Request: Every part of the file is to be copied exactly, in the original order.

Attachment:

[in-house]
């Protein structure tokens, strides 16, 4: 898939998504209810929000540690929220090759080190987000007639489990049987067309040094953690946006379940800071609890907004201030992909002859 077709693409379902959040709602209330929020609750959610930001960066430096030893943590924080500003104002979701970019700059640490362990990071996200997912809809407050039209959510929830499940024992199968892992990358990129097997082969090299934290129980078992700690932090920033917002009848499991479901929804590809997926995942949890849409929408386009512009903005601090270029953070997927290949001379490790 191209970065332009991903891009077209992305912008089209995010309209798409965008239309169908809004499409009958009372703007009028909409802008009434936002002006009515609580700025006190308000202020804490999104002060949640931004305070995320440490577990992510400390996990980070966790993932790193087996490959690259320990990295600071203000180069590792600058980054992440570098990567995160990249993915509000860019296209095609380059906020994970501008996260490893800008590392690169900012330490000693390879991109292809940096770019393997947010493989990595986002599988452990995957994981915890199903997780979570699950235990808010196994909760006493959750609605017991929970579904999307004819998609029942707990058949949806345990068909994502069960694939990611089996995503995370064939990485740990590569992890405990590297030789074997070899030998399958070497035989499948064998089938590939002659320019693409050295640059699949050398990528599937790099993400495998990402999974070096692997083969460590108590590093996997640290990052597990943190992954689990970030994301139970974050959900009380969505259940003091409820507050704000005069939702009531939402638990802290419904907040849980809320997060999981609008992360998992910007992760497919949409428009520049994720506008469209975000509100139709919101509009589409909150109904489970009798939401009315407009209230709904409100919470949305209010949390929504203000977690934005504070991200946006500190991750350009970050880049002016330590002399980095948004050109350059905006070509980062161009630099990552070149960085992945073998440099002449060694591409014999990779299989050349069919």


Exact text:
[in-house]
């Protein structure tokens, strides 16, 4: 898939998504209810929000540690929220090759080190987000007639489990049987067309040094953690946006379940800071609890907004201030992909002859 077709693409379902959040709602209330929020609750959610930001960066430096030893943590924080500003104002979701970019700059640490362990990071996200997912809809407050039209959510929830499940024992199968892992990358990129097997082969090299934290129980078992700690932090920033917002009848499991479901929804590809997926995942949890849409929408386009512009903005601090270029953070997927290949001379490790 191209970065332009991903891009077209992305912008089209995010309209798409965008239309169908809004499409009958009372703007009028909409802008009434936002002006009515609580700025006190308000202020804490999104002060949640931004305070995320440490577990992510400390996990980070966790993932790193087996490959690259320990990295600071203000180069590792600058980054992440570098990567995160990249993915509000860019296209095609380059906020994970501008996260490893800008590392690169900012330490000693390879991109292809940096770019393997947010493989990595986002599988452990995957994981915890199903997780979570699950235990808010196994909760006493959750609605017991929970579904999307004819998609029942707990058949949806345990068909994502069960694939990611089996995503995370064939990485740990590569992890405990590297030789074997070899030998399958070497035989499948064998089938590939002659320019693409050295640059699949050398990528599937790099993400495998990402999974070096692997083969460590108590590093996997640290990052597990943190992954689990970030994301139970974050959900009380969505259940003091409820507050704000005069939702009531939402638990802290419904907040849980809320997060999981609008992360998992910007992760497919949409428009520049994720506008469209975000509100139709919101509009589409909150109904489970009798939401009315407009209230709904409100919470949305209010949390929504203000977690934005504070991200946006500190991750350009970050880049002016330590002399980095948004050109350059905006070509980062161009630099990552070149960085992945073998440099002449060694591409014999990779299989050349069919």